The state has slashed the community college's budget by 23%. But Dr. Willis Lott says enrollment keeps going up. "As we prepare for the future to serve the citizens of Harrison County, your constituents, we need to grow in preparation for that growth in enrollment and service to your people."
To do that, Lott says the college needs $42 million from the four counties where the college has campuses. He says the money will be used for college wide capital improvements. "If we're going to be prepared to meet the educational needs on the freshmen and sophomore, as well as career and technical side this issue is very critical to the future of the college," Lott says.
If the college trustees okay a bond issue each county would be asked to pitch in. For Harrison County that's about $2 million a year for 15 years. The supervisors say they're all for better education, but such a hefty amount of money might require the voters approval, and even a tax hike. Larry Benefield, District 2, says, "Of course the junior college has been a good long term investment for the taxpayers but when it comes to making that kind of decision, anything of that magnitude I think probably the board will certainly hear from the taxpayers." "I do believe anytime you're gonna have that amount of a bond issue you're gonna have to discuss that with the voters," says District 4 Supervisor William Martin. Bobby Eleuterius, District 1 says, "We'll have to find out what the public wants instead of just the five of us voting and saying hey let's do it and move on."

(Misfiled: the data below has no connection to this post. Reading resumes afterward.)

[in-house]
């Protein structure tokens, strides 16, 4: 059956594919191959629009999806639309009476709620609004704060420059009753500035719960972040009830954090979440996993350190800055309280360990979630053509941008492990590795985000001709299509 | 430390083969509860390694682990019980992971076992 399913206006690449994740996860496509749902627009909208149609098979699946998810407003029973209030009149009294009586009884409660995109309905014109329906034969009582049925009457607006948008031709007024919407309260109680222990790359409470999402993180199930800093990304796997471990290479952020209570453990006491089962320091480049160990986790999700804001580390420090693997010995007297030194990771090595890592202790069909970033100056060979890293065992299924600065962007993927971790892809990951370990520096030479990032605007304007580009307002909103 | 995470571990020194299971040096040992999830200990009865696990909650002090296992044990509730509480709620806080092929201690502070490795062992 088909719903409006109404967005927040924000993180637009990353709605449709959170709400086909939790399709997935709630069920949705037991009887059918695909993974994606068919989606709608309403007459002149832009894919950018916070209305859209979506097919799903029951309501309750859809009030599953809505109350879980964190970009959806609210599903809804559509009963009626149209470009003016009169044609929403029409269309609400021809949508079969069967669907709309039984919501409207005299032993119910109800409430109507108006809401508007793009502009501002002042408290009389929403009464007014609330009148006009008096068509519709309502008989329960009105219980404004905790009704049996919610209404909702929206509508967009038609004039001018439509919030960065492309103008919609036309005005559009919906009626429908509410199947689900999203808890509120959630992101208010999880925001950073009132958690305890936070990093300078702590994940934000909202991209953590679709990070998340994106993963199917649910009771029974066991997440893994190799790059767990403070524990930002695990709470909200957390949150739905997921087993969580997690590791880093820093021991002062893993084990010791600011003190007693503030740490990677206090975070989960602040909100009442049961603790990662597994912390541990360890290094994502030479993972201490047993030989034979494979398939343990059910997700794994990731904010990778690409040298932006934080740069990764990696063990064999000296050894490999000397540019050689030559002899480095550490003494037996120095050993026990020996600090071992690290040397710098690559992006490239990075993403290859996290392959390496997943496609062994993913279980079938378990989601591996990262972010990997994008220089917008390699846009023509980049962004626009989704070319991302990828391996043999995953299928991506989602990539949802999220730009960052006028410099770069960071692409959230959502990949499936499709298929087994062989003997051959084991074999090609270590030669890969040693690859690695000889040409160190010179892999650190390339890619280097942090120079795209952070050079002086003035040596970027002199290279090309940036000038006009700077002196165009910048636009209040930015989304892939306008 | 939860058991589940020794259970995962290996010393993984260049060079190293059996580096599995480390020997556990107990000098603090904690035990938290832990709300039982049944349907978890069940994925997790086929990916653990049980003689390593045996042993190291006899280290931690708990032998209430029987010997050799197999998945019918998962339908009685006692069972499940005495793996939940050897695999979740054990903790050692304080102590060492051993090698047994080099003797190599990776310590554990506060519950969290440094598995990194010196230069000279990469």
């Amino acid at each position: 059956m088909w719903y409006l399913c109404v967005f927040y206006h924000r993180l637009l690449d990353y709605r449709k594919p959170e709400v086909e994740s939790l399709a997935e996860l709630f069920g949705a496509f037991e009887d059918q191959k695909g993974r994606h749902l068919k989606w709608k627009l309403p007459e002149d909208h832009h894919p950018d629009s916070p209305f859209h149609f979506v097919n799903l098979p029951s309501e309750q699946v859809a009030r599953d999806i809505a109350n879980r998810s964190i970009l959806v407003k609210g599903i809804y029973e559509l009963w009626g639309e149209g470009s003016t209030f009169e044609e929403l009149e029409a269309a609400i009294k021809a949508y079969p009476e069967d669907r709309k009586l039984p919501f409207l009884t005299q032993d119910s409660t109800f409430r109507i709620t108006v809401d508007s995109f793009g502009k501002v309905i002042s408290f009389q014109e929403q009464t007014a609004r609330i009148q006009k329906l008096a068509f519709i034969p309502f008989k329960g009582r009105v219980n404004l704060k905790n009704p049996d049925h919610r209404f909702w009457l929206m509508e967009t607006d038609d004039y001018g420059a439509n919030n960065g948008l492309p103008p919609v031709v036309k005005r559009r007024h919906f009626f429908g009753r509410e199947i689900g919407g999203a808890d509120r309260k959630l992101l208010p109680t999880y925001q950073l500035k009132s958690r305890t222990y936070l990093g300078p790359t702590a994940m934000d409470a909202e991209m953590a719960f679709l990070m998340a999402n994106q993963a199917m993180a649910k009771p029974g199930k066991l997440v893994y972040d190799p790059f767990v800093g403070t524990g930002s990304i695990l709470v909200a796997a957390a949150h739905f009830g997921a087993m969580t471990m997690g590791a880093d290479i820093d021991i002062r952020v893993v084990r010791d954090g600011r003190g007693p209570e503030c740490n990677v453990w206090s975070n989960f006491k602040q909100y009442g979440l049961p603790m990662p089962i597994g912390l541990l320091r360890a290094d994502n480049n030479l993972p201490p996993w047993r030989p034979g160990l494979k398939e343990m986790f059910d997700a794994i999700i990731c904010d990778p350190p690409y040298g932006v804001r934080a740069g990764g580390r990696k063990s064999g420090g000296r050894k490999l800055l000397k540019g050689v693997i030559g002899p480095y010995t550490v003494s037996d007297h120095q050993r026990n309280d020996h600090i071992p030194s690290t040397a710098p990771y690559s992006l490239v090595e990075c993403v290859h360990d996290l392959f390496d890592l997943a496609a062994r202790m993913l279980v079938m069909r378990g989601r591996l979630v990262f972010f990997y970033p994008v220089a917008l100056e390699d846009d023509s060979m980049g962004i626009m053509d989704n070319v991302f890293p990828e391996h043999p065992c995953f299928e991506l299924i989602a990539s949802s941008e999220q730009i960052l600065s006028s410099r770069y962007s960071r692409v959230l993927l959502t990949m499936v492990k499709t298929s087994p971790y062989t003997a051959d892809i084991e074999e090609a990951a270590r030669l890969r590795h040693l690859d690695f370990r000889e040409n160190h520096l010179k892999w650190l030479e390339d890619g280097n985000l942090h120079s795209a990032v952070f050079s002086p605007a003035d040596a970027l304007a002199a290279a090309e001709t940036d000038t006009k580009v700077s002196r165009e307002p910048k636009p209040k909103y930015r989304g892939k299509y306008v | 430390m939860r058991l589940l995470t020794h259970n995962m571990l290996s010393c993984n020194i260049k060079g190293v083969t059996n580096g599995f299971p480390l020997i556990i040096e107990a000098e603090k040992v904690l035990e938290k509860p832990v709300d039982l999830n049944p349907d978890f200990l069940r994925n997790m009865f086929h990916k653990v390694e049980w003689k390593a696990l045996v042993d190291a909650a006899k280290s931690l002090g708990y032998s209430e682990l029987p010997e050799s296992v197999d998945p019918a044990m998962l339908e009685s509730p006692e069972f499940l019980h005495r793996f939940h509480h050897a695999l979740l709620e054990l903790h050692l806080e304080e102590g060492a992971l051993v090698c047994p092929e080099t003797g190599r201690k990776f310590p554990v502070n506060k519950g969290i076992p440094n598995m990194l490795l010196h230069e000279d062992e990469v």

Harrison County hasn't raised taxes in ten years. The supervisors say, however, a tax hike might be necessary if the $42 million bond issue is approved. Lott told the supervisors he would meet again with them in either July or August.